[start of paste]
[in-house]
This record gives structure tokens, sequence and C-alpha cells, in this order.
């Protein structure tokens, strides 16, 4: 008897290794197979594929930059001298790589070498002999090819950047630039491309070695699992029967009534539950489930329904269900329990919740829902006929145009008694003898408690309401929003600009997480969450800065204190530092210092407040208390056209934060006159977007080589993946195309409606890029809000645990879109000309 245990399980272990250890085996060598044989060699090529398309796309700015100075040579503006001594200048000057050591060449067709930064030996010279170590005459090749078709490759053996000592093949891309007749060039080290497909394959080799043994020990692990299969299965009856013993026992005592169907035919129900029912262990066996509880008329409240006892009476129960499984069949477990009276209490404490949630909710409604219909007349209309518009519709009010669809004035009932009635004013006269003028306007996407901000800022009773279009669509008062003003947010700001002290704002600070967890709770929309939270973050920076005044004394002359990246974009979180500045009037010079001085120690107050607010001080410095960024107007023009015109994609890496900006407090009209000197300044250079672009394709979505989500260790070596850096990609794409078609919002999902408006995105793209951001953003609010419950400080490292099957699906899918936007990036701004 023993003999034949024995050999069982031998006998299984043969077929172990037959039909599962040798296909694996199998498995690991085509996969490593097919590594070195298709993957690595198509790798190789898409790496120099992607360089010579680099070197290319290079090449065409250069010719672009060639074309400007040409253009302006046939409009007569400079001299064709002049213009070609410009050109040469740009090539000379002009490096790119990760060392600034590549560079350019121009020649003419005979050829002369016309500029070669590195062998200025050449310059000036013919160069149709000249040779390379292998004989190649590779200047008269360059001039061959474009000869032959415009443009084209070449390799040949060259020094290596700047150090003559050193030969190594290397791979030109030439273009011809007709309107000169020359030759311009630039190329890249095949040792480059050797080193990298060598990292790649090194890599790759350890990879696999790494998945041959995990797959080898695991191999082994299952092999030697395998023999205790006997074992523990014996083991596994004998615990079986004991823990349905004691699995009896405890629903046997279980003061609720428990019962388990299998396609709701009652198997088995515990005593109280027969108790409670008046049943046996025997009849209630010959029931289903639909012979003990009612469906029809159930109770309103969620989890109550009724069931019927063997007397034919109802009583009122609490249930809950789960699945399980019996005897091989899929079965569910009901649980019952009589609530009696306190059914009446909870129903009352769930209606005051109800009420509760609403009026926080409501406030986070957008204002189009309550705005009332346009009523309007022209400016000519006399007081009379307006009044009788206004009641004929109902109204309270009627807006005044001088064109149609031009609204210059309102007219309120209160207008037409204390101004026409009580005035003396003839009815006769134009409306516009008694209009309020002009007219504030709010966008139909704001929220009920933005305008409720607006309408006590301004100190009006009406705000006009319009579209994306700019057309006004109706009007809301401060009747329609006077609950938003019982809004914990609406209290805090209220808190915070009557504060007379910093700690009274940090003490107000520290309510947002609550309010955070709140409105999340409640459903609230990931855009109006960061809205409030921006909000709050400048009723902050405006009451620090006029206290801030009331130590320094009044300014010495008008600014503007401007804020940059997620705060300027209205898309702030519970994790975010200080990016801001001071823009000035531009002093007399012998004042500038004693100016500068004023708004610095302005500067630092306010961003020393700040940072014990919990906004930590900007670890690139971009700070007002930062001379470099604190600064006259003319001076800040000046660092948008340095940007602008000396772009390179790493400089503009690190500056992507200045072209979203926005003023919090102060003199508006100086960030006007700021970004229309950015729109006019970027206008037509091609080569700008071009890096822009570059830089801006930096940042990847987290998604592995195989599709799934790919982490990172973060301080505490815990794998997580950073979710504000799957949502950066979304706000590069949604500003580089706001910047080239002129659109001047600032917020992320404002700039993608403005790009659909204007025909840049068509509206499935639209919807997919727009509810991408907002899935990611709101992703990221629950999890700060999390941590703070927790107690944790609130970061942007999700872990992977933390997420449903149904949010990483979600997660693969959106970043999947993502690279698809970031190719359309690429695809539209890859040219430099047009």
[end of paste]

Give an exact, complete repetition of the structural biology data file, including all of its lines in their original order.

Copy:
[in-house]
This record gives structure tokens, sequence and C-alpha cells, in this order.
């Protein structure tokens, strides 16, 4: 008897290794197979594929930059001298790589070498002999090819950047630039491309070695699992029967009534539950489930329904269900329990919740829902006929145009008694003898408690309401929003600009997480969450800065204190530092210092407040208390056209934060006159977007080589993946195309409606890029809000645990879109000309 245990399980272990250890085996060598044989060699090529398309796309700015100075040579503006001594200048000057050591060449067709930064030996010279170590005459090749078709490759053996000592093949891309007749060039080290497909394959080799043994020990692990299969299965009856013993026992005592169907035919129900029912262990066996509880008329409240006892009476129960499984069949477990009276209490404490949630909710409604219909007349209309518009519709009010669809004035009932009635004013006269003028306007996407901000800022009773279009669509008062003003947010700001002290704002600070967890709770929309939270973050920076005044004394002359990246974009979180500045009037010079001085120690107050607010001080410095960024107007023009015109994609890496900006407090009209000197300044250079672009394709979505989500260790070596850096990609794409078609919002999902408006995105793209951001953003609010419950400080490292099957699906899918936007990036701004 023993003999034949024995050999069982031998006998299984043969077929172990037959039909599962040798296909694996199998498995690991085509996969490593097919590594070195298709993957690595198509790798190789898409790496120099992607360089010579680099070197290319290079090449065409250069010719672009060639074309400007040409253009302006046939409009007569400079001299064709002049213009070609410009050109040469740009090539000379002009490096790119990760060392600034590549560079350019121009020649003419005979050829002369016309500029070669590195062998200025050449310059000036013919160069149709000249040779390379292998004989190649590779200047008269360059001039061959474009000869032959415009443009084209070449390799040949060259020094290596700047150090003559050193030969190594290397791979030109030439273009011809007709309107000169020359030759311009630039190329890249095949040792480059050797080193990298060598990292790649090194890599790759350890990879696999790494998945041959995990797959080898695991191999082994299952092999030697395998023999205790006997074992523990014996083991596994004998615990079986004991823990349905004691699995009896405890629903046997279980003061609720428990019962388990299998396609709701009652198997088995515990005593109280027969108790409670008046049943046996025997009849209630010959029931289903639909012979003990009612469906029809159930109770309103969620989890109550009724069931019927063997007397034919109802009583009122609490249930809950789960699945399980019996005897091989899929079965569910009901649980019952009589609530009696306190059914009446909870129903009352769930209606005051109800009420509760609403009026926080409501406030986070957008204002189009309550705005009332346009009523309007022209400016000519006399007081009379307006009044009788206004009641004929109902109204309270009627807006005044001088064109149609031009609204210059309102007219309120209160207008037409204390101004026409009580005035003396003839009815006769134009409306516009008694209009309020002009007219504030709010966008139909704001929220009920933005305008409720607006309408006590301004100190009006009406705000006009319009579209994306700019057309006004109706009007809301401060009747329609006077609950938003019982809004914990609406209290805090209220808190915070009557504060007379910093700690009274940090003490107000520290309510947002609550309010955070709140409105999340409640459903609230990931855009109006960061809205409030921006909000709050400048009723902050405006009451620090006029206290801030009331130590320094009044300014010495008008600014503007401007804020940059997620705060300027209205898309702030519970994790975010200080990016801001001071823009000035531009002093007399012998004042500038004693100016500068004023708004610095302005500067630092306010961003020393700040940072014990919990906004930590900007670890690139971009700070007002930062001379470099604190600064006259003319001076800040000046660092948008340095940007602008000396772009390179790493400089503009690190500056992507200045072209979203926005003023919090102060003199508006100086960030006007700021970004229309950015729109006019970027206008037509091609080569700008071009890096822009570059830089801006930096940042990847987290998604592995195989599709799934790919982490990172973060301080505490815990794998997580950073979710504000799957949502950066979304706000590069949604500003580089706001910047080239002129659109001047600032917020992320404002700039993608403005790009659909204007025909840049068509509206499935639209919807997919727009509810991408907002899935990611709101992703990221629950999890700060999390941590703070927790107690944790609130970061942007999700872990992977933390997420449903149904949010990483979600997660693969959106970043999947993502690279698809970031190719359309690429695809539209890859040219430099047009």